sunflower music festival
Produced With Pride
Everyone is invited to the Sunflower Music Festival! For 10 days, the world’s greatest musicians gather in Topeka for a festival featuring orchestra, chamber ensembles, and jazz music that is completely free and easy to attend at Washburn University.
Sunflower Music Festival History
Sunﬂower Music Festival was born from a groundbreaking dinner conversation in early 1987 between Russell Patterson (then conductor of the Kansas City Lyric Opera) and Charles Stegeman (then concertmaster of the Opera), and their spouses.
Charles supplied the vision, musicians and format, and Russ offered his fundraising, administration, and experience putting artistic ideas into action. Russ secured funding with the help of Hallmark Cards and their Topeka banker Dean Hodges. The opportunity to perform at White Concert Hall at Washburn University was one of the strong attractions for choosing Topeka as the location for the event.
The president of Washburn University at the time, John Greene, was delighted to be the host of this new international cultural event and saw to it that the Music Department, under the direction of its chairman, Floyd Hedberg, rolled out the needed enthusiasm and support for the new Sunﬂower Music Festival.
A mere five months later Charles, Russ and a group of hand-picked musicians took the stage at Washburn’s White Concert Hall for the first chamber orchestra concert of the Sunﬂower Music Festival. The rest is history!
Now, three decades later, the Festival continues to fulfill its original purpose as “a not-for-profit organization dedicated to the presentation of an annual series of free concerts of the highest artistic caliber during a two-week period in June.”
Teaching The Future Of The Festival
The Festival’s mission expanded significantly in 1993 when the orchestra’s principal players asked then Music Department chairman, Kirt Saville, to help organize and administer a program of instruction for promising young classical musicians. That year the first Sunﬂower Music Festival Summer Institute brought together 21 students, selected by audition, from around the country. They were taught by Sunﬂower artists, some of whom were Washburn faculty.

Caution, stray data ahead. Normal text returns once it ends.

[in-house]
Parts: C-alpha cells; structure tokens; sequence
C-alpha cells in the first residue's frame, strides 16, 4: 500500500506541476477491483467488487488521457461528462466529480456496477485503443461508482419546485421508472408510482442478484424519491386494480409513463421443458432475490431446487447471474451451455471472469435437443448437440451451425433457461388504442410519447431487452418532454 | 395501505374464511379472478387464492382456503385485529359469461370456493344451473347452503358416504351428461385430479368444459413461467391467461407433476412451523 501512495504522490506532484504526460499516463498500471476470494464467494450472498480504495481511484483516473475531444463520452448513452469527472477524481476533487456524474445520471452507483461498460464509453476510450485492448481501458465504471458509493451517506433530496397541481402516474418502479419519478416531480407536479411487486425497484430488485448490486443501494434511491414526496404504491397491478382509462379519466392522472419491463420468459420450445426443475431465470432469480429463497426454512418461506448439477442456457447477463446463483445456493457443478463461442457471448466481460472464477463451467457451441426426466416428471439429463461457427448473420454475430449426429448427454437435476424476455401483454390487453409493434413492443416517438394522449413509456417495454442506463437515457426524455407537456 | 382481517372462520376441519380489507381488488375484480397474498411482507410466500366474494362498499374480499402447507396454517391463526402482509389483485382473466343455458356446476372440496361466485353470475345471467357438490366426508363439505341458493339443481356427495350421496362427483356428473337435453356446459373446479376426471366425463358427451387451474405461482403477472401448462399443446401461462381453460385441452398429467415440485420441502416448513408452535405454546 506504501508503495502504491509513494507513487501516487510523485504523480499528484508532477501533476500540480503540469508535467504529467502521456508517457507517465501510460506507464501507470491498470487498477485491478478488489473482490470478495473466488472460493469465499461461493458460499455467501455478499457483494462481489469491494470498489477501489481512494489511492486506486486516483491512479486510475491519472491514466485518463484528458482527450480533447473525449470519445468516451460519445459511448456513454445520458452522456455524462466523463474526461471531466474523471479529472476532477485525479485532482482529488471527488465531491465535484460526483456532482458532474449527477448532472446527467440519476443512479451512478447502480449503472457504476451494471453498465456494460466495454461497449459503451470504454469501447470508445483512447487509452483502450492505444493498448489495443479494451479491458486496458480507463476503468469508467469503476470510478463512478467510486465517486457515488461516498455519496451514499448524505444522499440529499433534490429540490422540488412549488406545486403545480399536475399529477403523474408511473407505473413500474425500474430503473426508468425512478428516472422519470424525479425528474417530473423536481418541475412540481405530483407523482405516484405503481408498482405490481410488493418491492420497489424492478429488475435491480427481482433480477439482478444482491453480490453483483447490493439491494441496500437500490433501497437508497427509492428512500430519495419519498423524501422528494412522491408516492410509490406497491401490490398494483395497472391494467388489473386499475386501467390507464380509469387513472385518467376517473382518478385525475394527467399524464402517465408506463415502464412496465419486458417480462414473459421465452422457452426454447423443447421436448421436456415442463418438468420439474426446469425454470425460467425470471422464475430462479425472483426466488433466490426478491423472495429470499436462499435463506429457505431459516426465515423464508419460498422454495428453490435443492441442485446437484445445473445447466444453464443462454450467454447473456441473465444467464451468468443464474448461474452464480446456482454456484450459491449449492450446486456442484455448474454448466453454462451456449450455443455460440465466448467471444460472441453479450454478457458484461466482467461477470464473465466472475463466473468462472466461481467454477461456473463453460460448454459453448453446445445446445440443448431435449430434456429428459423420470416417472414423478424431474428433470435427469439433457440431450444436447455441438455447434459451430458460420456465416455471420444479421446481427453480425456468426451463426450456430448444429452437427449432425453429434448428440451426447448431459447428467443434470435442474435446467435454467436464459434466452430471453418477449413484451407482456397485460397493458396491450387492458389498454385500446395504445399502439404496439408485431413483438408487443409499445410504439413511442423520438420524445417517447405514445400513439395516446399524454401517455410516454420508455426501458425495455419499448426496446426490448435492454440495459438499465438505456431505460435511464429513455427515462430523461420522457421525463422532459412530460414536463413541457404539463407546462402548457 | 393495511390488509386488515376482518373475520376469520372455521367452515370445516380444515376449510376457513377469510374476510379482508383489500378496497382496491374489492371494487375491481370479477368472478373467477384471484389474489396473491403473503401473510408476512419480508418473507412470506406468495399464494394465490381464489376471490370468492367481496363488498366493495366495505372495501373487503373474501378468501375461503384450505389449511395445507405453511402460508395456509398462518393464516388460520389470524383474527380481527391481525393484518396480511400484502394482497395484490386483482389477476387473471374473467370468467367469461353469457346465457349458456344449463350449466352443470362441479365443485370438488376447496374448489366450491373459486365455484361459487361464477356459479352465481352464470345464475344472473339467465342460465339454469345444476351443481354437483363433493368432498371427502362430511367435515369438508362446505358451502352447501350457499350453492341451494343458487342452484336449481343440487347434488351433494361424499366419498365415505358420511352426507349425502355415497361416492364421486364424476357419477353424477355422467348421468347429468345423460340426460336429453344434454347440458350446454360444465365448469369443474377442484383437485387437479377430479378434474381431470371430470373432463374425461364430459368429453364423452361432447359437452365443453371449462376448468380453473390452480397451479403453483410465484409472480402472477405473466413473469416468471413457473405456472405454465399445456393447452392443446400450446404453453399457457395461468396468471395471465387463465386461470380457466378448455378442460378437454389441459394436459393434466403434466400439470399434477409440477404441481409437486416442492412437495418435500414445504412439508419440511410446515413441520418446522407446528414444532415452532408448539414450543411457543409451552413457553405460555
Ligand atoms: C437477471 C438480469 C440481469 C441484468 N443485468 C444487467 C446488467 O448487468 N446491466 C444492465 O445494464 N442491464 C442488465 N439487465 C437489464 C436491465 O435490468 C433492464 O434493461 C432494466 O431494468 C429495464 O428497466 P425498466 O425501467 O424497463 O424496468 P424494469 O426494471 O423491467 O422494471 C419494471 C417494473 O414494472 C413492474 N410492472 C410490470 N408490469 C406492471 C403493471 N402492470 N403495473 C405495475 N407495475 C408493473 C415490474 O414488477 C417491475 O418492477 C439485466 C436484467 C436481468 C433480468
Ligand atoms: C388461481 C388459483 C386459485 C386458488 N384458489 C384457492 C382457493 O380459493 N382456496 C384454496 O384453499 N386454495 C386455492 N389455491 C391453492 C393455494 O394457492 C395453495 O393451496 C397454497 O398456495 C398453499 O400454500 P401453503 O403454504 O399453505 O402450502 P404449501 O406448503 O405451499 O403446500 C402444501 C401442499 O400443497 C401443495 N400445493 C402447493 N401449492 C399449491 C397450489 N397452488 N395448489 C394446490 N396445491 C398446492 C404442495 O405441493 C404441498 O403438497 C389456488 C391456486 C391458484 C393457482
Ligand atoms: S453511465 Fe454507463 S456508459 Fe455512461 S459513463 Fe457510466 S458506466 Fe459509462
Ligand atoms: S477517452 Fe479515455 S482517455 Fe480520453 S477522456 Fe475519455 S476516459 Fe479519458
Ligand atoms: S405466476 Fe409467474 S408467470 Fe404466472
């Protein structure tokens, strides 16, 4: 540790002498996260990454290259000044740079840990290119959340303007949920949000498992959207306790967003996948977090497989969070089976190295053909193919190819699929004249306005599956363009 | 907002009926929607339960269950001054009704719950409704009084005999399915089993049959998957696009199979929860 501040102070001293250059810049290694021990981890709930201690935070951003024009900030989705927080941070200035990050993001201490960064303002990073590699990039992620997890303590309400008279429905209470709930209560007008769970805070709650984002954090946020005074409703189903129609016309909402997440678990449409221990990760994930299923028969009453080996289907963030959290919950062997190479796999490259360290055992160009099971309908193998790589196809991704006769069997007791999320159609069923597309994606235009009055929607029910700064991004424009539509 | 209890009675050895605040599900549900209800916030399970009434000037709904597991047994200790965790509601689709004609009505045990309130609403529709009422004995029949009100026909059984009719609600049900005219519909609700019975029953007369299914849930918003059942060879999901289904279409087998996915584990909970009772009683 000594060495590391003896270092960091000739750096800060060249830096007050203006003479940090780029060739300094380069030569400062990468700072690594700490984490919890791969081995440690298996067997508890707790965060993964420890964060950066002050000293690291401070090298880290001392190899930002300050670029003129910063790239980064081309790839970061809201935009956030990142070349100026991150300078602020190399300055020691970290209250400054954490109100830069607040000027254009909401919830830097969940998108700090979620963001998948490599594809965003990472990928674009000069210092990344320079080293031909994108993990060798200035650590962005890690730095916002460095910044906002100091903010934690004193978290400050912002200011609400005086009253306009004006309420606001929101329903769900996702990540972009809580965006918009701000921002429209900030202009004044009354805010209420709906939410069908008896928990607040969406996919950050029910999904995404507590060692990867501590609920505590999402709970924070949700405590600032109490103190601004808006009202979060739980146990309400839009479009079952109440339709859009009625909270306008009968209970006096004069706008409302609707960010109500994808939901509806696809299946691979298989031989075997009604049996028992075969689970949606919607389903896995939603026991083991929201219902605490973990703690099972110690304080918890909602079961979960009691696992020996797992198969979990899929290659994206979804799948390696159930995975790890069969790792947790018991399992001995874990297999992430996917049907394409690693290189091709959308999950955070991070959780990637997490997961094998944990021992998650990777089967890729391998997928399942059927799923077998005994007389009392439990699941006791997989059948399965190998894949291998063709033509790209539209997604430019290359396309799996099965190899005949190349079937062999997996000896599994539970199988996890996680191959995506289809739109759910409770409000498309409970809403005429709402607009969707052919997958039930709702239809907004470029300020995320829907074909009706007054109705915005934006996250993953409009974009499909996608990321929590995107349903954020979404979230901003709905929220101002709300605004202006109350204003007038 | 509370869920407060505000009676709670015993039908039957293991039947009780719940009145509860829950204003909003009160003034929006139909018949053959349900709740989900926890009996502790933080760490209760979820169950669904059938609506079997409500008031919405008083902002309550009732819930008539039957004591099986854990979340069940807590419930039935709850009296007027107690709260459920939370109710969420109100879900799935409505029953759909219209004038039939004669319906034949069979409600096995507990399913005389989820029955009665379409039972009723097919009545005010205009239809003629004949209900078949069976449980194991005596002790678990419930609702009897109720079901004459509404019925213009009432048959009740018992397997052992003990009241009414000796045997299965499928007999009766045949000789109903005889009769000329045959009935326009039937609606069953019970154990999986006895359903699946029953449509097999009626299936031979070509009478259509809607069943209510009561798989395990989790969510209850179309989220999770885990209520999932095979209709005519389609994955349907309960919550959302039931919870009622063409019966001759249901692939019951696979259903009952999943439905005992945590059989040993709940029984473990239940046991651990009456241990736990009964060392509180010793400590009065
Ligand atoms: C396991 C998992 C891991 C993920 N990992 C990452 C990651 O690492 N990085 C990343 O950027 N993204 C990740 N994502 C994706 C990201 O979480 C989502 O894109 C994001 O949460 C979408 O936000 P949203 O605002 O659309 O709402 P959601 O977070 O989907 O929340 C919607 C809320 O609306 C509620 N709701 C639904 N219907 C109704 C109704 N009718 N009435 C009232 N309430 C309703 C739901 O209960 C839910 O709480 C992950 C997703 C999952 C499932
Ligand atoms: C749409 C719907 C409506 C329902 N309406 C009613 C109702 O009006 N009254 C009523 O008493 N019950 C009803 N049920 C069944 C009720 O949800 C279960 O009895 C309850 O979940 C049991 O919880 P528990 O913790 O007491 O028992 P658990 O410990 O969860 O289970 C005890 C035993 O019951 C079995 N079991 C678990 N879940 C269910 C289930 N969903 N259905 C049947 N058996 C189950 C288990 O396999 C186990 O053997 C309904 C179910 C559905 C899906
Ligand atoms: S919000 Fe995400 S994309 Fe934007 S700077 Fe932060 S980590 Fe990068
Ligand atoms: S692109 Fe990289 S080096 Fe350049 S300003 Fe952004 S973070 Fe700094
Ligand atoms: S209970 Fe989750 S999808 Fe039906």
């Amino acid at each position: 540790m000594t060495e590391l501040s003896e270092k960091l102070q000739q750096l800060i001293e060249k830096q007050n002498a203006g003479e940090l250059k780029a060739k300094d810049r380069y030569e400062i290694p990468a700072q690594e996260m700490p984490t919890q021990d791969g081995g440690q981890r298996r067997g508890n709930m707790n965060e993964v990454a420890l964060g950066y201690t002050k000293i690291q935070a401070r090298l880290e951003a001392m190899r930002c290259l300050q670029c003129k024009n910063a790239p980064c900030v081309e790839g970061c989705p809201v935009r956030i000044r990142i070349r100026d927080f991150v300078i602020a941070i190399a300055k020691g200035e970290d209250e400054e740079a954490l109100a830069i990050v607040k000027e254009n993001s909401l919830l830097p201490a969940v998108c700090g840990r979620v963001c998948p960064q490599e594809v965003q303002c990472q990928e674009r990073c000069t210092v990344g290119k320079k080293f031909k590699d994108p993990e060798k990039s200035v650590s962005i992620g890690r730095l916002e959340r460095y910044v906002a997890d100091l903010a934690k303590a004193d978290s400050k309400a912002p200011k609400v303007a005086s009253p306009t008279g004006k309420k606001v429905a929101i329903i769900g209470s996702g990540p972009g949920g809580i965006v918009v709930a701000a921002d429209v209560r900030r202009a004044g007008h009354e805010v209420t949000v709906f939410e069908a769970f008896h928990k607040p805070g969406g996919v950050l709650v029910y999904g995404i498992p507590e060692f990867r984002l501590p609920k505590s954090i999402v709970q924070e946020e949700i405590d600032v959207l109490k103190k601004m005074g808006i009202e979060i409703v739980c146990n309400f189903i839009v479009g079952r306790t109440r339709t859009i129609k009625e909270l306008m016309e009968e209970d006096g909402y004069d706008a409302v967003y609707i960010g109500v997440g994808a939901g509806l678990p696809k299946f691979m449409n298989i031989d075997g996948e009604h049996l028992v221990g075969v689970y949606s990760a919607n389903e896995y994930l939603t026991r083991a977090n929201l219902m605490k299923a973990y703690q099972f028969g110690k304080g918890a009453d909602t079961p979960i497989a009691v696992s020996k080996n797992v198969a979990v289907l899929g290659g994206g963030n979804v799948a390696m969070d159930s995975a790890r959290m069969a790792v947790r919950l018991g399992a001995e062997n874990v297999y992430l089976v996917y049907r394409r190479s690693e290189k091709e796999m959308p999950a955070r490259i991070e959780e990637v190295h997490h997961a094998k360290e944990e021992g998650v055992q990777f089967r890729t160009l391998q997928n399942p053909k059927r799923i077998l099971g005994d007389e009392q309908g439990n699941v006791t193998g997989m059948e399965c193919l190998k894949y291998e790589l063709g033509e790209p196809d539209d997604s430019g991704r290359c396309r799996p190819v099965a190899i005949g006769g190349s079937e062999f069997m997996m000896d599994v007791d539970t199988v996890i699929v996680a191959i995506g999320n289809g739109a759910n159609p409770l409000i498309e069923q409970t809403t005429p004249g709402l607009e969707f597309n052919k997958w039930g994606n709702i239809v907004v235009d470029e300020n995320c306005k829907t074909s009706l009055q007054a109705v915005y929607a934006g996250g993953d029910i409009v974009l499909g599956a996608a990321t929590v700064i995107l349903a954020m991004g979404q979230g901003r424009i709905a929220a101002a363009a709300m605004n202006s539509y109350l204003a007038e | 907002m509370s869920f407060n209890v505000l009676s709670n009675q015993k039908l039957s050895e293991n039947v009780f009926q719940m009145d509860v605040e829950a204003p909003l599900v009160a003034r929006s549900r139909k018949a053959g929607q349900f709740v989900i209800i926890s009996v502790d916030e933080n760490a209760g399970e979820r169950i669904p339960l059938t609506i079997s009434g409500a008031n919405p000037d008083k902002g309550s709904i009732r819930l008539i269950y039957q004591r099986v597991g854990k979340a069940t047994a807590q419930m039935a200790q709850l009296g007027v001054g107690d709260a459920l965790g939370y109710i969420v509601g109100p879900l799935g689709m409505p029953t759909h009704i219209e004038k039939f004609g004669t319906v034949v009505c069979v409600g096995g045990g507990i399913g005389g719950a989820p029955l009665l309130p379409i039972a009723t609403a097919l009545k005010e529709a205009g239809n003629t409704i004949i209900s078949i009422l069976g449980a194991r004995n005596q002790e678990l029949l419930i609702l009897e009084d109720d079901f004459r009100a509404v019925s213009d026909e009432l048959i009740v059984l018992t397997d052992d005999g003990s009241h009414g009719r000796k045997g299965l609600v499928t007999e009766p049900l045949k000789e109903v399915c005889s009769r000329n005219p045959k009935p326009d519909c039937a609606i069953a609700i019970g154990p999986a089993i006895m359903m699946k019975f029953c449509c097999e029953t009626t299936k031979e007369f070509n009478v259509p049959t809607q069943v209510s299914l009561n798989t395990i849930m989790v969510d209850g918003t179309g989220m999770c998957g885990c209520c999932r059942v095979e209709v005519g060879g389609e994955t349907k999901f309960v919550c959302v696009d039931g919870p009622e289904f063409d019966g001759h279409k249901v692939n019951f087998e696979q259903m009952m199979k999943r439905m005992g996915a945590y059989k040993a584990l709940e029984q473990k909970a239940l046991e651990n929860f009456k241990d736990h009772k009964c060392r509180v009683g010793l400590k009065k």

The next year, the Blanche Bryden Foundation added its generous support to the Institute. In recognition of that commitment, the program was renamed the Blanche Bryden Sunﬂower Music Festival Summer Institute. To date, nearly 425 talented young artists from 26 states and six diﬀerent countries — Brazil, China, Croatia, Honduras, Mexico and Taiwan — have been coached by Sunﬂower musicians and have had the opportunity to perform on the Festival stage. Many are now successful professional musicians.
In 2008, Charles Stegeman spearheaded a new international String Quartet Academy as part of the Blanche Bryden Institute. Designed to provide intensive instruction to university-level pre-formed quartets, this program has been taught by our Quartet in Residence.
In 2009, the Festival “officially” established an “Apprentice” program as an important vehicle for the development of young professional musicians still in the early years of their careers. Many such talented young artists who have passed through the ranks of the Festival have gone on to very successful careers as orchestral players or university professors. Former apprentices include Brian Lewis, Movses Pogossian, Varty Manoelian, Philip Manning, Britt Riley, Christine Wu and Zsolt Eder — to name but a few!
The Festival sponsors outreach performances and activities. “Talk-Back” sessions follow all three of the chamber music concerts and allow listeners to engage musicians in a dialogue to learn more about the evening’s repertoire and music making in general. Social gatherings help produce the exceptional camaraderie that exists between musicians and audience members who make up the Sunﬂower family.
Sunﬂower Music Festival is available free of charge to all music lovers — through the generosity of corporate and foundation sponsors, individual donors and our host, Washburn University. In spite of severe cutbacks in funding for the arts at both national and state levels, the Festival thrives and continues to delight and surprise all who attend.